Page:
Looking to start flipping houses? Here are 5 alternative loan types to look out for
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The seemingly endless rise in home values in the United States has led to a similar rise in house flipping, which is the act of quickly buying and then selling a home for a profit. As GOBankingRates previously reported, the average profit on house flipping recently reached $66,000 per house.
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These profits are likely to be reduced by rising mortgage rates, especially if you need to borrow money to buy the house you want to flip. Beyond that, there’s a whole list of other costs to consider, including renovations, utilities, property taxes and home insurance.
Depending on your tax bracket and when you sell, your profits could also be reduced by short-term capital gains tax rates between 10% and 37%, according to Mortgage Professional America (MPA).
If you need to borrow money to buy and flip a home, you’ll probably want to avoid the traditional mortgage route, as lenders consider flipping a greater risk and will likely charge you higher rates. Here are five types of alternative loans, cited by MPA.
hard money loans
According to Rocket Mortgage, this is a type of nonconforming short-term loan that typically comes from individuals or businesses who accept a property or other asset as collateral. It’s a good option if you don’t have the best credit score, but you’ll need a high-value asset to get there.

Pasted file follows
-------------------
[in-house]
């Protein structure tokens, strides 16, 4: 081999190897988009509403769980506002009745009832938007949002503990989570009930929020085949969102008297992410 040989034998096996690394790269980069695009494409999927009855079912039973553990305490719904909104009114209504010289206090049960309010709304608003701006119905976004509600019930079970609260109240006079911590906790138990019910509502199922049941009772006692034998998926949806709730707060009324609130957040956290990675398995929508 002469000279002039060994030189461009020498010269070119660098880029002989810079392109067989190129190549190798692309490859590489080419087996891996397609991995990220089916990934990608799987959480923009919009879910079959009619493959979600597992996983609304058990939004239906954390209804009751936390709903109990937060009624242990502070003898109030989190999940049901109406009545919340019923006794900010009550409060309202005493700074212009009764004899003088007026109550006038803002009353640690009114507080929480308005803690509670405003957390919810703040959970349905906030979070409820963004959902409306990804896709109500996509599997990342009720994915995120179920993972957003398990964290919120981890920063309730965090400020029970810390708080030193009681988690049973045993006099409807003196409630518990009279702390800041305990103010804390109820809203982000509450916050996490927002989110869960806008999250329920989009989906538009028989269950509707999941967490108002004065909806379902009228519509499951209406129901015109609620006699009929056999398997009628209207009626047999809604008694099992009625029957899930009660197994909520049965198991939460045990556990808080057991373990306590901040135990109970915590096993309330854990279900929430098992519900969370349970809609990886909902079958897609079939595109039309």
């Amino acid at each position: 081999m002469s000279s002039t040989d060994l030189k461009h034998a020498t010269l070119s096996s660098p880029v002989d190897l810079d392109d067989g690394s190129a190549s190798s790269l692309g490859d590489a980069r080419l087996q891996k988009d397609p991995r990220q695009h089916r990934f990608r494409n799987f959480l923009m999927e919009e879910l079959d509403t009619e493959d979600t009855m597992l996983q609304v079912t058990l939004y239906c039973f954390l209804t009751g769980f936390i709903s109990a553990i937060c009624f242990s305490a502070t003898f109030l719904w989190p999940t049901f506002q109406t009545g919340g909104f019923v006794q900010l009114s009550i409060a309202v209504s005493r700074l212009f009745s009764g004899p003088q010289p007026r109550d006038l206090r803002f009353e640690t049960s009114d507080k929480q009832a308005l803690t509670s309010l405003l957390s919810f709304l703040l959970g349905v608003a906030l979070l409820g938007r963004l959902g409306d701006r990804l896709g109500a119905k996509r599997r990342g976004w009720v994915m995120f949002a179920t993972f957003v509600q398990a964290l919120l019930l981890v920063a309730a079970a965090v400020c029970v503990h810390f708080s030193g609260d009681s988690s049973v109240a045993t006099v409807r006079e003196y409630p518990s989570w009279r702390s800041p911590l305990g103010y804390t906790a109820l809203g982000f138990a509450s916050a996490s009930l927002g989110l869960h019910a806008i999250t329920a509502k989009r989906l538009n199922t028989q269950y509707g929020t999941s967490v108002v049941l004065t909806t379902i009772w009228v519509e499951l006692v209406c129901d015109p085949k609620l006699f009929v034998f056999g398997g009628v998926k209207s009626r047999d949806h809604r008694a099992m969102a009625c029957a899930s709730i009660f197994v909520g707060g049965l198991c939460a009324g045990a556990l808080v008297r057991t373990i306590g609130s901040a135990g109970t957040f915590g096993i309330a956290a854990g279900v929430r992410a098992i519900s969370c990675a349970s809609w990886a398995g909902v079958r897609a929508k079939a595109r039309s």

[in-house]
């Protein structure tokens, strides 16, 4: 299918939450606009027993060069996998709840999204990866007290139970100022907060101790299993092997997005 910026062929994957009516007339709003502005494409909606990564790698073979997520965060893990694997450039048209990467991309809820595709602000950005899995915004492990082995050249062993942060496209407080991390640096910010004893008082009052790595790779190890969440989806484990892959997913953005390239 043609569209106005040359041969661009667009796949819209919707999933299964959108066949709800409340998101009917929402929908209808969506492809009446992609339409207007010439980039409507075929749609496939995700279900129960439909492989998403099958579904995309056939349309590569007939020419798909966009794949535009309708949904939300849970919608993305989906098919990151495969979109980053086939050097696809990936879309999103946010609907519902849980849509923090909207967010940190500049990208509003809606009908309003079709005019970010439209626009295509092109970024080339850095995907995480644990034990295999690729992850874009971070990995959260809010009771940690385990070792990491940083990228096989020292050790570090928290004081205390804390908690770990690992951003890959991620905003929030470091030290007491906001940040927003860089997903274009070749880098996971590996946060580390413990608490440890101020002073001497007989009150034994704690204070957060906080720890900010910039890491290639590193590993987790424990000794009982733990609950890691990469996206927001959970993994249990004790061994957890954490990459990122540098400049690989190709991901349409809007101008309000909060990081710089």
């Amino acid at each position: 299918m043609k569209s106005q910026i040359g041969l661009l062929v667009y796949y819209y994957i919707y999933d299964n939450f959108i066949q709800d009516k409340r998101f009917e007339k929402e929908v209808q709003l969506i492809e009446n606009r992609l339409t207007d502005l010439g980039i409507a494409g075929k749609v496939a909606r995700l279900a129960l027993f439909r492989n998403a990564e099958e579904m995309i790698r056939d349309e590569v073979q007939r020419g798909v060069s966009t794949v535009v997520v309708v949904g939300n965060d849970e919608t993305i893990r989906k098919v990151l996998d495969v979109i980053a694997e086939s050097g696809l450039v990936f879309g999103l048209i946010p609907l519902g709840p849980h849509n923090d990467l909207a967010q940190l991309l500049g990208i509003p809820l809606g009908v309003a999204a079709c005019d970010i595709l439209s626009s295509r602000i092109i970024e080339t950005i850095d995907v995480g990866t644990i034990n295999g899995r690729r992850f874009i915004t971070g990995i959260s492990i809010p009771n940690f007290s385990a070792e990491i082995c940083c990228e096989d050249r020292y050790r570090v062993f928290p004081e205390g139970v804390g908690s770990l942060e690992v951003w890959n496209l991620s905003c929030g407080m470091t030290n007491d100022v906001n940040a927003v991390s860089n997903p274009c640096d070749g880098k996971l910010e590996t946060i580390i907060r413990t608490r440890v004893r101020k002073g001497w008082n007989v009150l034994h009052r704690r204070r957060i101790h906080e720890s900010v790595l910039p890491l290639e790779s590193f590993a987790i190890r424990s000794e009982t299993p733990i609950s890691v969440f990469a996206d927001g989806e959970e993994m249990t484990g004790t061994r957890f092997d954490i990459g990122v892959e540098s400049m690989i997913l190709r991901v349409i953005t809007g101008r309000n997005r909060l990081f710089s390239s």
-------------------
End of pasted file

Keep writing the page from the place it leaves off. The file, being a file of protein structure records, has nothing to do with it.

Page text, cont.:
Home equity line of credit
Commonly called HELOC, they work by allowing you to use your own home as collateral. You will get a revolving line of credit based on the equity in your home which takes place in two phases: a drawing period during which you only pay the interest on the line of credit and a repayment period during which you pay both principal and interest. back and can no longer draw on the line of credit.
If you’re considering a HELOC, you’ll need to understand the variable nature of prime interest rates and prepare for possible rate increases during the drawdown period, a TD Bank spokesperson told GOBankingRates.
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Refinancing by collection
A cash-out refinance involves using the equity in another home you own to invest in the home you are flipping. It is one of the cheapest financing options because it carries less risk for the lender.
These usually come from people in your personal network such as friends, family, co-workers and business associates. Money is usually lent in exchange for a share of potential profits or interest payments. Just make sure everything is in writing and approved by a lawyer to avoid later disputes.
The key here is to spread the word in a way that allows you to raise enough individual investor money to fund the home you want to flip. As noted by MPA, that means marketing the project, pitching your business plan, and preparing for rejection. You may also have to settle for a lower percentage of profits, depending on the arrangement.
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